But the graph displays something we don’t readily read or hear in the media or from politicians… that the bottom 10% of income earners in the US have a better economic life than all but three other countries (Canada, Sweden and Australia); and these three only have a slight advantage. Also, we don’t read or hear that these other three countries sport similar economic quality of life gaps between the top and bottom 10%. Lastly, we don’t read or hear that the bottom 10% of US incomes are very near the OECD average of the top 10%, and greater than the top 10% compared to Italy, Israel, Russia, Portugal, Brazil, Turkey and Mexico! That’s right, the so called “poor” in the US are living a similar life of the “rich” in these other countries.
Germany is cited as a model country for the US to follow. Yet Germany ‘s economic quality of life gap between the top 10% and bottom 10% is even greater than the US. Germany’s poor are less well off than are their US counterparts… but by this data the top 10% of Germans own a lower economic quality of life than do their US counterparts. Don’t tell this to the people that want the US to model Germany as a better country!
One more point that the Economist makes… that the Better-Life Index does not look too different from classic GDP rankings. In other words, income distribution is just a product of the country’s strength or weakness at overall economic output.
Maybe it is the “economy stupid” that is both the root cause and the root opportunity for a greater economic quality of life.
See the following:
This graph comes from the most recent Economic Policy Institute’s “State of Working America” study. It demonstrates that wages are generally pro-cyclical, going up in a boom when unemployment falls, and down in a recession.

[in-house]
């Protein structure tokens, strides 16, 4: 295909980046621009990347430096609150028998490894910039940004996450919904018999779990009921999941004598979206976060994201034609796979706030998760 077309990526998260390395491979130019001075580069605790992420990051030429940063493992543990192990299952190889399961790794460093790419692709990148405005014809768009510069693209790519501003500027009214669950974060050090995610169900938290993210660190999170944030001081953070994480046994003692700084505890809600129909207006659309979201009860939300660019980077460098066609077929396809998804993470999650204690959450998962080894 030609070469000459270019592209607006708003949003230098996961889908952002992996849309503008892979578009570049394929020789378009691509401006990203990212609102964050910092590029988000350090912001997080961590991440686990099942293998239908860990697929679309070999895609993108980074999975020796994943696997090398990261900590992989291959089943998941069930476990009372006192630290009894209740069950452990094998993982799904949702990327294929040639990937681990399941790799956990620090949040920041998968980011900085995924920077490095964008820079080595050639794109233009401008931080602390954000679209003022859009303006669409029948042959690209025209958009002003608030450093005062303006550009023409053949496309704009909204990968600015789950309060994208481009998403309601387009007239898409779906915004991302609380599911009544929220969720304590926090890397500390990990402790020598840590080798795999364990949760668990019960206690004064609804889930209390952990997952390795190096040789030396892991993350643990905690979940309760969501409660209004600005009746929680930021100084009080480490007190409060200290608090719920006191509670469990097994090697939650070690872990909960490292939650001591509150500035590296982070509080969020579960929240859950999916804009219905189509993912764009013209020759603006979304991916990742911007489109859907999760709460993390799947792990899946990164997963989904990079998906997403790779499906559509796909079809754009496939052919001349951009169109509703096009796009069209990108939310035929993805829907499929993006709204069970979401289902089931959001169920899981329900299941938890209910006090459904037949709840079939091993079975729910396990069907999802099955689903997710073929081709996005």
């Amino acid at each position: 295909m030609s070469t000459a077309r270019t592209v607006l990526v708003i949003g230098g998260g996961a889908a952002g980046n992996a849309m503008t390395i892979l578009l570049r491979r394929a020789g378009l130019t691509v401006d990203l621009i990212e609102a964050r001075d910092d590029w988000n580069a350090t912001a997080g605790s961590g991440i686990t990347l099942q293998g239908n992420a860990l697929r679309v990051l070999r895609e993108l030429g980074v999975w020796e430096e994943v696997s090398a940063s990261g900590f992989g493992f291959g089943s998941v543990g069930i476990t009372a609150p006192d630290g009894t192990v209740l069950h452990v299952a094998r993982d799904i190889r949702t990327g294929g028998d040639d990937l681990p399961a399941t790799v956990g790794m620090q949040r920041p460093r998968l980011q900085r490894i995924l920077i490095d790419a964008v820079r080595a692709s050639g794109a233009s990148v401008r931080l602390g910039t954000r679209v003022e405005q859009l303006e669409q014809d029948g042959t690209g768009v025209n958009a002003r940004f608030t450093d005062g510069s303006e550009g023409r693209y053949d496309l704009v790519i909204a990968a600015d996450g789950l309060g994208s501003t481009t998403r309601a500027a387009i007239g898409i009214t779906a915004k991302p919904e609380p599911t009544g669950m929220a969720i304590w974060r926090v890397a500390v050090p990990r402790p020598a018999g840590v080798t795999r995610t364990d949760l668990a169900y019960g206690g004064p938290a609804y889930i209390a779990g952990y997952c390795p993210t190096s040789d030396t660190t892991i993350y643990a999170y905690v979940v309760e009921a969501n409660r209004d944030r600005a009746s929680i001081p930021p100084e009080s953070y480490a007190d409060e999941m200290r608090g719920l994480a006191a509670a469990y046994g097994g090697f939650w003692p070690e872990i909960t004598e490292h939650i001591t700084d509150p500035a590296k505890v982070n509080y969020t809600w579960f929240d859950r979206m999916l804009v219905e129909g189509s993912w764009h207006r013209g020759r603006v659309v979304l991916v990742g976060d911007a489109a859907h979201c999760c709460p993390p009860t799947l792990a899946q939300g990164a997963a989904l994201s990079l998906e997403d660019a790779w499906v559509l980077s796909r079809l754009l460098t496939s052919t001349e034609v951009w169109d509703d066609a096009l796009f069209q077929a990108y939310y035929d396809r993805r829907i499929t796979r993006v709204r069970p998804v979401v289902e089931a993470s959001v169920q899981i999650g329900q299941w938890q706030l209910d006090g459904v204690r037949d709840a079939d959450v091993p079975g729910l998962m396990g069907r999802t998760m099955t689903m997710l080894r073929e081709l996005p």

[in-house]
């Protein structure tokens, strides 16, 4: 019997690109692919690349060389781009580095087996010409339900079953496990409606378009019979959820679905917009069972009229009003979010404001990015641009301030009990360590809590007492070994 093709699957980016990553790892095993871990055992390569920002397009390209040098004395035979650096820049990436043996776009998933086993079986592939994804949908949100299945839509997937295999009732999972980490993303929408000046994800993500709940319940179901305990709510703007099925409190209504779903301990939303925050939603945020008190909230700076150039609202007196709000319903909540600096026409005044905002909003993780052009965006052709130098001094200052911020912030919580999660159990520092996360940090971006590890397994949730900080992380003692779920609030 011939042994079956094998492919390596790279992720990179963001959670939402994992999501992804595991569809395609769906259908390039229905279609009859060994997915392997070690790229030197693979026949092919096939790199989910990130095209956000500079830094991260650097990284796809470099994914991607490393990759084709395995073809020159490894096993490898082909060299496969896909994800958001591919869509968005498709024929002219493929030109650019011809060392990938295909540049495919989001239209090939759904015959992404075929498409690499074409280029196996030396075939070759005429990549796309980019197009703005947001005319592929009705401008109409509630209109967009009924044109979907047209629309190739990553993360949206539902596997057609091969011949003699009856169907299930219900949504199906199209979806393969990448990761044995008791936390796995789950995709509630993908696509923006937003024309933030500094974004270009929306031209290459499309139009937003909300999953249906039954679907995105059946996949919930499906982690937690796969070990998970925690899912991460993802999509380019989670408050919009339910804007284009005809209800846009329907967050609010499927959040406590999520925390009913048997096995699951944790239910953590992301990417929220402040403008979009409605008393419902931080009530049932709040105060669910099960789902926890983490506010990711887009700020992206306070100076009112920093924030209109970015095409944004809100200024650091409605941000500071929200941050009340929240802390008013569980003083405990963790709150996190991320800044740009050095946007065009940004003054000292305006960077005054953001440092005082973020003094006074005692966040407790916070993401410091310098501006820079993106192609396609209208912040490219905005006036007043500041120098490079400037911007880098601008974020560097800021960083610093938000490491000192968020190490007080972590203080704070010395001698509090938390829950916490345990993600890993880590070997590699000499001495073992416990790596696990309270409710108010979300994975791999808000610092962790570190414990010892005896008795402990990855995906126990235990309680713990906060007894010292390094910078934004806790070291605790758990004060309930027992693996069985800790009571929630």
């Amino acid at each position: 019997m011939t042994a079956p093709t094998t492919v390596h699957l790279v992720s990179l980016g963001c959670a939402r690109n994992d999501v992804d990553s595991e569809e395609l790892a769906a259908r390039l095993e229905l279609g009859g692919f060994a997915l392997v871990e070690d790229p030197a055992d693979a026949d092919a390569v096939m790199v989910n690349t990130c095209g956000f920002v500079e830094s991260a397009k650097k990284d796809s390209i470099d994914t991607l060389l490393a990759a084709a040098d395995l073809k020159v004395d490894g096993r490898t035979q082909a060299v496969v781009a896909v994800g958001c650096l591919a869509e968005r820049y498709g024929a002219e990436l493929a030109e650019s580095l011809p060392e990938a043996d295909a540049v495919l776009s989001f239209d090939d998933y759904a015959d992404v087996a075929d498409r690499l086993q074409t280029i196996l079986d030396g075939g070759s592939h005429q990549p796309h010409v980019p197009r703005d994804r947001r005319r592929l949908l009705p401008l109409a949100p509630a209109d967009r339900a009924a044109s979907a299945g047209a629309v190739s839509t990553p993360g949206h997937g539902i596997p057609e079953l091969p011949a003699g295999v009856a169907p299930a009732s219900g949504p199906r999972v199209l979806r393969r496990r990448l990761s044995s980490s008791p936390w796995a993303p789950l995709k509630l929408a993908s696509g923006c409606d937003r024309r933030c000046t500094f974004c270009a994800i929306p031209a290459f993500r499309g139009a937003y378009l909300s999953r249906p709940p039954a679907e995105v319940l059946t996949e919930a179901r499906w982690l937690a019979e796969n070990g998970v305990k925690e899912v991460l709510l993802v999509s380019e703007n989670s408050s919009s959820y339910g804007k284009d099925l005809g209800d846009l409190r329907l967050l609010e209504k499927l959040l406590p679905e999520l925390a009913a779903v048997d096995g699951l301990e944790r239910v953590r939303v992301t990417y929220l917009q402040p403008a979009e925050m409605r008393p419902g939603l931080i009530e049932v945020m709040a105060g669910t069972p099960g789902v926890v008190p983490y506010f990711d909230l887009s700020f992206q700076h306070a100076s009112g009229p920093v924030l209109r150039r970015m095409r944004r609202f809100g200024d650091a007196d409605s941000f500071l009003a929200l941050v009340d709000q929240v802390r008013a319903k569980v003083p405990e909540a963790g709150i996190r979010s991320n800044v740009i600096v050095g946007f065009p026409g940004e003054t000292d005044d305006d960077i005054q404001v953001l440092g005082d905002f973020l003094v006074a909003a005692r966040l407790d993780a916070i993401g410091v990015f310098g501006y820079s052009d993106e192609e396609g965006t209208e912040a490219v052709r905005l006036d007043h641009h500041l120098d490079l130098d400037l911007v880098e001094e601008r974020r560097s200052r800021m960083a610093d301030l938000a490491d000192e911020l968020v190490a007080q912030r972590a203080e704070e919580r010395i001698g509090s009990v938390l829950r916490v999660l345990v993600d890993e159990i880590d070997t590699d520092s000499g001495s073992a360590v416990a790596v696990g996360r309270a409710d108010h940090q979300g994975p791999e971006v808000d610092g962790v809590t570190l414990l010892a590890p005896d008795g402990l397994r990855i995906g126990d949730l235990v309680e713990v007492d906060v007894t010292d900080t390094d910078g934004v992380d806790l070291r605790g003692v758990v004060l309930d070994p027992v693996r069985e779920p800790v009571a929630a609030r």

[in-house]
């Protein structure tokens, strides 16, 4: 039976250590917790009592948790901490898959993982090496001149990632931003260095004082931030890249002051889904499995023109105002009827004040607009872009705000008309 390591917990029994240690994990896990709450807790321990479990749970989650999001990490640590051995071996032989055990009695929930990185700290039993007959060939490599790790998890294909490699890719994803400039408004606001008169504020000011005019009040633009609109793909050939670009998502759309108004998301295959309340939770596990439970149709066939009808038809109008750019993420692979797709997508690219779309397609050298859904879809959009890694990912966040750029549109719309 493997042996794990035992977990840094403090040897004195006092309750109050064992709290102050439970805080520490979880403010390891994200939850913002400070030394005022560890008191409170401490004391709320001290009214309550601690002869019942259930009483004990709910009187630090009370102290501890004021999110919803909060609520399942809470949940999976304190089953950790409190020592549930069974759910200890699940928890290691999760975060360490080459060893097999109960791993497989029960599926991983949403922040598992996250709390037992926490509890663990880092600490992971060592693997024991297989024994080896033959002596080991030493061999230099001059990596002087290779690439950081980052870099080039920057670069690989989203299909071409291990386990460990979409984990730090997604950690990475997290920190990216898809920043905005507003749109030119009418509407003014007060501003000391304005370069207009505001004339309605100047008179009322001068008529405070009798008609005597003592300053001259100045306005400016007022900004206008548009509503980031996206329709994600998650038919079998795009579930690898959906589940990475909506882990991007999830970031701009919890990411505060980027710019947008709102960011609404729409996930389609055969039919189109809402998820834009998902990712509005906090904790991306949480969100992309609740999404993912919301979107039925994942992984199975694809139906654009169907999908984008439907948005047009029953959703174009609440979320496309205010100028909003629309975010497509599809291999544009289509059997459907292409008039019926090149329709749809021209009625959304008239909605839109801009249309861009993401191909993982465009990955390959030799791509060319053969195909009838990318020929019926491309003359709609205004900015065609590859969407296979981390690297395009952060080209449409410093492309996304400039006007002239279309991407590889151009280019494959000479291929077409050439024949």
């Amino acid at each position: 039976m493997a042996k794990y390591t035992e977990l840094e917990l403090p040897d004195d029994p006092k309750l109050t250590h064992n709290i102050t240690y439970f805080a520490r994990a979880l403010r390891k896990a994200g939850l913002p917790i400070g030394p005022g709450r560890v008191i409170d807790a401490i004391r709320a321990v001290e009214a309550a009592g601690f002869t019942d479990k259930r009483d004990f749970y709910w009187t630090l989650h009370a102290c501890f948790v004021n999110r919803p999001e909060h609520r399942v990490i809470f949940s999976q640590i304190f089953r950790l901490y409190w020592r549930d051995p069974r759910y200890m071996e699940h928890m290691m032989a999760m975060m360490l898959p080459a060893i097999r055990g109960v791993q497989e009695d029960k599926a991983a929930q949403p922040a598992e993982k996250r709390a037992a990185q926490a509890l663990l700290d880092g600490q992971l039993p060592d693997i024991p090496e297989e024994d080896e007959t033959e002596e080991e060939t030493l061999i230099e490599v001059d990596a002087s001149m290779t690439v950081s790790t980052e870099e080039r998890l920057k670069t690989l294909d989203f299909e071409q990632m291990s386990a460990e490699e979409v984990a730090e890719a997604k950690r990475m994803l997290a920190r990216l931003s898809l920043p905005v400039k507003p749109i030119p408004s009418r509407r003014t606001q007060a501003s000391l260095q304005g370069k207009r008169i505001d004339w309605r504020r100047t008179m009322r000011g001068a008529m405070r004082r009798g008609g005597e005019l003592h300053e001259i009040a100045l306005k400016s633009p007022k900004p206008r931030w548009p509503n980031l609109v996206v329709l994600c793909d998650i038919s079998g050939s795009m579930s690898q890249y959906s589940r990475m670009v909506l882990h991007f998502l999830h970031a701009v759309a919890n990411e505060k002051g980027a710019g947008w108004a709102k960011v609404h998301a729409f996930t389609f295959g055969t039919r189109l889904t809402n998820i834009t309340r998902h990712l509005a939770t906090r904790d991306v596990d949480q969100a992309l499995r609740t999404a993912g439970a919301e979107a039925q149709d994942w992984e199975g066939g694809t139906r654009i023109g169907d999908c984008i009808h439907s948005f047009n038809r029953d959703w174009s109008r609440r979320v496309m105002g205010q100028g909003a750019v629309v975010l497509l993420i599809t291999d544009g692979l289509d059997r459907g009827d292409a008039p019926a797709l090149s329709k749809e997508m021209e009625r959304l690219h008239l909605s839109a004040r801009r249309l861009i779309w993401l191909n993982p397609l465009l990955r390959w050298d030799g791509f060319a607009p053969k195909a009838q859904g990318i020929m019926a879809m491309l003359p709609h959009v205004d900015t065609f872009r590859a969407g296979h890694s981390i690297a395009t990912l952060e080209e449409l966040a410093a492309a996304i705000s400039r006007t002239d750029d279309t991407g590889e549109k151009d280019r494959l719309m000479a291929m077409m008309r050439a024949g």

The point here is that a growing economy increases wages and should have the net effect of increasing overall wages and helping many people have a better economic life.
For example, just recently Walmart said it would boost wages for its U.S. employees to at least $9 an hour this year, and to $10 an hour by Feb. 1, 2016. The reason?… growing competition for a tighter supply of available employees as the economy has heated up.
When the economy grows, it absolutely lifts all boats. But when the economy grows, it also increases wages at all income levels, and will likely widen the income gap.
The obvious question being raised is does the US income gap really matter in modern time if the people of the US have a good economic life… especially in comparison to the rest of the world?
When the “rich” are primarily just other workers and not oligarchs, does it make sense to keep directing class anger at the rich because they make more money?… especially considering that the gaps are not significantly greater than other industrialized countries we tend to laud.
Certainly there are poor people in the US, and income inequality is something we should focus on. Most people agree with this.
In a 2012 article in the New York Times, “Among the Wealthiest 1 Percent, Many Variations”, almost all of the people interviewed in the article, whether conservatives or liberal or in between, agreed that the wealthy could and should shoulder more of the country’s financial burden, and almost all said they viewed the current system as unfair. Where these people differed is how to define the problem and how to solve the problem.
Politics is a blood sport, and class warfare is an age-old strategy that has proven to pay dividends to those exploiting it for power. But if both rich and poor alike agree that income inequity is a problem that we should solve, how is simply complaining about the “rich” helpful?
Should taxes be raised? Should we move to a flat tax? Will raising the minimum wage help or hurt? Should we invest more into schools and economic development? Should we reduce the size and spending of government on non-essential activities so we have more resources to help lift up the poor to a better economic life? Should we focus on economic policy to grow the economy? Should we cut some social services to encourage more people to want to work?
These are just some of a myriad of questions we should be discussing to try and reach agreement for a plan to help everyone in this country achieve a good economic life. The media-standard rich-versus-poor narrative is not helpful in the least unless your only goal is to exploit class warfare for political power. But that comes at a great cost to everyone; both rich and poor.